From the Authors: Why Poverty? uses film to get people talking about poverty.
We commissioned eight documentaries from award-winning film makers and 30 shorts from new and emerging talents. The films are moving, subtle and thought-provoking stories, but they also tackle big issues and pose difficult questions.
The films were shown around the world in November 2012 on more than 70 national broadcasters. The documentaries are now all free to view online. We’ll make them available on DVD and in languages other than English soon. We’ll also be adding educational resources to help people use them as teaching tools.
We’re not a campaigning organisation. We don’t want money. We’re not pushing for a single, specific solution to global poverty.
We do want people to think and ask questions. What is it like to live in poverty? How does it shape you? Why are people still hungry? Why does it matter? What can I do to change the situation?
If you want to find out more about the issues or how you can get involved, there’s more information across the site about the questions raised in the films and links to in-depth resources and organisations working in these areas.
7 Comments / User Reviews
Unfortunately the video 1/8 did not go to the root cause of the problem. Problem is the central bank. Look at the blog site at https://whythereispoverty.wordpress.com/ for the real problem. Only then you will know how to solve the problem.
Great collection – thanks!
I was able to watch the first 6 films, then part of the 7th, then an error occured.
1) The richest Americans on Park Avenue, who they are and how they got there. Compared to the poverty-stricken people of Sierra Leon. (Very good but upsetting) The women exist just to have children and it is their job to feed them because the men can’t be bothered.
2) How Bono and Geldof raised awareness and tried to help Etheopians. (Hard to watch footage of the famine) Lots of politicking involved and red tape. Some Etheopians resented the interference.
3) Education in China; The private so-called colleges that are ripping off the poor. Simple country people are spending thousands to get their kids into college, if they can’t get into the cheap but legitimate state run universities.
4)Land Rush- Richer countries buying up land in Mali, and displacing subsistence farmers. Their own government sells their farmlands out from under them.
5)Solar Mamma- Aprogram where poor illiterate women in Jordan are recruited to learn how to become solar engineers in India. (This was my favorite). Their husbands don’t want their wives to be educated or to become the providers for their families.
6)Stealing Africa-The mining of copper by Glencore in Zambia, making everyone rich but the citizens. Lots of blah, blah, blah, about tax avoiding and transfer pricing).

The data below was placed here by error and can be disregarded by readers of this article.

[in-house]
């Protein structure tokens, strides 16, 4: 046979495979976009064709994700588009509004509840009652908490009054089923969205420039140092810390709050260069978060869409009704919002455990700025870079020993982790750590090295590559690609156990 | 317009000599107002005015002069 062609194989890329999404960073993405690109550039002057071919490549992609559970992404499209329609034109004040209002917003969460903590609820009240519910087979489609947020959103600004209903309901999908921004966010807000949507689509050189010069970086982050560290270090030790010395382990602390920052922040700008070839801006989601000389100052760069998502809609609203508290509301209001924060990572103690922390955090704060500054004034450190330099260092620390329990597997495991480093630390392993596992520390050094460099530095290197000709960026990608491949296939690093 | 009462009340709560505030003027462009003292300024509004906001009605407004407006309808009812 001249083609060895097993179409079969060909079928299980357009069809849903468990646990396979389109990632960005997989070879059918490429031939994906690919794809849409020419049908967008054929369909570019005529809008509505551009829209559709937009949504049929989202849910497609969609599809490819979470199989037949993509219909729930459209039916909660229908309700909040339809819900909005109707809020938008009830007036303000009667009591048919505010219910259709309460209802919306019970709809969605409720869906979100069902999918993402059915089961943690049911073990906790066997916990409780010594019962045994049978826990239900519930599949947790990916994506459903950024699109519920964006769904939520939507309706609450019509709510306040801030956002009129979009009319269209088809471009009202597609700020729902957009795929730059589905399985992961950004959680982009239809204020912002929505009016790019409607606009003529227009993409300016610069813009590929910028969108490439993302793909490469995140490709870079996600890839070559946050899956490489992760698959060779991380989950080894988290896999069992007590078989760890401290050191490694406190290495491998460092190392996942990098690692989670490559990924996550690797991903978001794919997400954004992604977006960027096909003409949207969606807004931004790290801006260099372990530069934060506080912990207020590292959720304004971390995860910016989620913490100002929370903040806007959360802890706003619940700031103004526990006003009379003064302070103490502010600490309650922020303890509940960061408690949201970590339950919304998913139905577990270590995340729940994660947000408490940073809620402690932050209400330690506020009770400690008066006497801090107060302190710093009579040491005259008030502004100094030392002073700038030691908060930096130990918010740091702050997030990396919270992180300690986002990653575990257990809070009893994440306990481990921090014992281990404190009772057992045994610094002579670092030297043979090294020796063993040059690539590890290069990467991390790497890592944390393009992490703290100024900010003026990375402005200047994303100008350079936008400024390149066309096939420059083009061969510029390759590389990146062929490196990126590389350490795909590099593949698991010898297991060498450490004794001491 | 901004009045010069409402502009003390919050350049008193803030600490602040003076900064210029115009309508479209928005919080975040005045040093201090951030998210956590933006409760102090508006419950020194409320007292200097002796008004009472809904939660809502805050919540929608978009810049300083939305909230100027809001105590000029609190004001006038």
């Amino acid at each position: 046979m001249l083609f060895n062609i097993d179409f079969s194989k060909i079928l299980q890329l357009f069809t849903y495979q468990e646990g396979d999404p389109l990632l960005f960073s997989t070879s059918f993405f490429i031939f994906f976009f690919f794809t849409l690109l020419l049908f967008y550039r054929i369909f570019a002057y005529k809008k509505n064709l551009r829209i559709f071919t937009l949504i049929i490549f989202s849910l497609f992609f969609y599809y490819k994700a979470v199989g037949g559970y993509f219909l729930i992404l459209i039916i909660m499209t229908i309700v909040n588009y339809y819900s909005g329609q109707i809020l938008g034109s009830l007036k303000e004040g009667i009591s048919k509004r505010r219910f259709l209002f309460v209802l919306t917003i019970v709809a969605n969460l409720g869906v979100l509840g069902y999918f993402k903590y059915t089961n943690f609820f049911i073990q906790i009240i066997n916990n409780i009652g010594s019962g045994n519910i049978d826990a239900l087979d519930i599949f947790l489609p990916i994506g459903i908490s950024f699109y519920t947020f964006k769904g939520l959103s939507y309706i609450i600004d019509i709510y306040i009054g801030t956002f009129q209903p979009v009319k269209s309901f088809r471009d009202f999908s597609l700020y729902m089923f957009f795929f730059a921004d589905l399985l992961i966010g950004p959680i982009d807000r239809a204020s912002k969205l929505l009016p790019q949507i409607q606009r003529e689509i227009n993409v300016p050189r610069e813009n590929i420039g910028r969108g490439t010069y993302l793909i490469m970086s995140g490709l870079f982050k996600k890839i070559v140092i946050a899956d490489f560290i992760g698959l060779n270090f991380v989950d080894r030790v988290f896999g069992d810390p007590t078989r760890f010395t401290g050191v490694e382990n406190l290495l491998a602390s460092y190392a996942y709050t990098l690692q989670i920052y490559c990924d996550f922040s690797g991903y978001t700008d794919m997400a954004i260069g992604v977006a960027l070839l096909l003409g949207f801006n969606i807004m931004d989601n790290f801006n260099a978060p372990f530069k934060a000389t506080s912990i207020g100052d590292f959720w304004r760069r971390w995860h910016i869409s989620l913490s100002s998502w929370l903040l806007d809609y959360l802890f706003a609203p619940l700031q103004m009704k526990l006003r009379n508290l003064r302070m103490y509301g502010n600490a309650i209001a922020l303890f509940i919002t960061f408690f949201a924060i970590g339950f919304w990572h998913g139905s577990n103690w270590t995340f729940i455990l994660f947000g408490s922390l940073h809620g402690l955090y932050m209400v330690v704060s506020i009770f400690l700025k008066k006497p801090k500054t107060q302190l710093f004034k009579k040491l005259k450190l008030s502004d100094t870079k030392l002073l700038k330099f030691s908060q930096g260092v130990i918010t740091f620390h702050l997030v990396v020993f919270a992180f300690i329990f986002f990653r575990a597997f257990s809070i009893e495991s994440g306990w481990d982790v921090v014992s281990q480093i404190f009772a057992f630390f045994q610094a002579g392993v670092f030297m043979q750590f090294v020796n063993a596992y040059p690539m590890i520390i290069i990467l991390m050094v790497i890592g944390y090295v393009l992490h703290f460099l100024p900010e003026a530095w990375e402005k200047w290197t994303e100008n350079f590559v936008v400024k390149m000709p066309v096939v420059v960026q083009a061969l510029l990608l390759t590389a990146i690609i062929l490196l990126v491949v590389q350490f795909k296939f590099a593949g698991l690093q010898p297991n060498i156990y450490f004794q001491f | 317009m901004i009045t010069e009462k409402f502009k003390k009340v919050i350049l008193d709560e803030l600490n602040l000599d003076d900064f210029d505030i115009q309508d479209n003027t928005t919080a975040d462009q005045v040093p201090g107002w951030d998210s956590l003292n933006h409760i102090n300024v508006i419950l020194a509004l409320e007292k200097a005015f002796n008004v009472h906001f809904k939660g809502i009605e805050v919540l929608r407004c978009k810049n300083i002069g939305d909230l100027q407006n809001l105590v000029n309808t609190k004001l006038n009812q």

There’s no way you can watch all these in one day, but some of them were quite interesting.
The Mali film makes me wonder what happened to these farmers since the Shia Muslims tried to take over and enforce their own laws.
7) Poor Us-Animated history of poverty from ancient man to? It quit on me after 10 minutes.
– As a whole, the 8 episodes do a good job of discussing poverty. The history, theory, causes, and cures are discussed, but not necessarily in a detailed or summarized way.
– Each episode is not always explicit about how it’s about poverty, for example “Solar Mamas” is nearly a docu-drama in its depiction of joblessness, women’s rights, and political manipulation of the poor.
– The episodes are more different from each other than I expected them to be, which I suppose goes to show that poverty is a very large topic.
– The episodes do not build up any particular themes, but discuss poverty from different viewpoints than before.
– There are no particular causes blamed for poverty, but corruption and conquest are included as large players.
– There are no particular cures offered for poverty, rather there is some discussion of the failure of previous attempts.
– The background audio occasionally drowns out the narration enough to be a problem, but only for maybe a minute per episode on average.
The main causes of poverty are human population explosion and human stupidity. The best ways to stop poverty is human population control and eugenics.
“At some future period, not very distant as measured by centuries, the civilised races of man will almost certainly exterminate and replace throughout the world the savage races.” – Charles Darwin (in Descent of Man)
Average IQ levels according to Richard Lynn: Ashkenazi Jews (110), East Asians = Mongoloids (105), Europeans (99), Inuit (91), Southeast Asians and Amerindians (87 each), Pacific Islanders (85), South Asians/North Africans including Middle Easterners (84), Non-Bushmen Sub-Saharan Africans = Bantus (67), Australian Aborigines (62), Bushmen and Pygmies (54), Homo Erectus (50), Apes (22), and Monkeys (12).
“A 60-page review of the scientific evidence has concluded that race differences in average IQ are largely genetic.” source: http://www.news-medical.net/news/2005/04/26/9530.aspx
Please, take this racist junk elsewhere. Besides, your quoting Darwin is absolutely hilarious considering that the man had some pretty crucial and yet unanswered questions in his “theory”.
Maybe you`d like to expand your knowledge a bit on Darwinism and why it is such a weak and ridiculous attempt at explaining God`s creation.
I will not even comment on the IQ level garbage you posted because, really, just reading it made me want to vomit.
Back in my History classes in college I learned about such ludicrous “theories” and, deep in my heart, I hoped no one now would even believe this hogwash.
But, apparently, someone still does.
You are a idiot towelhead 🙂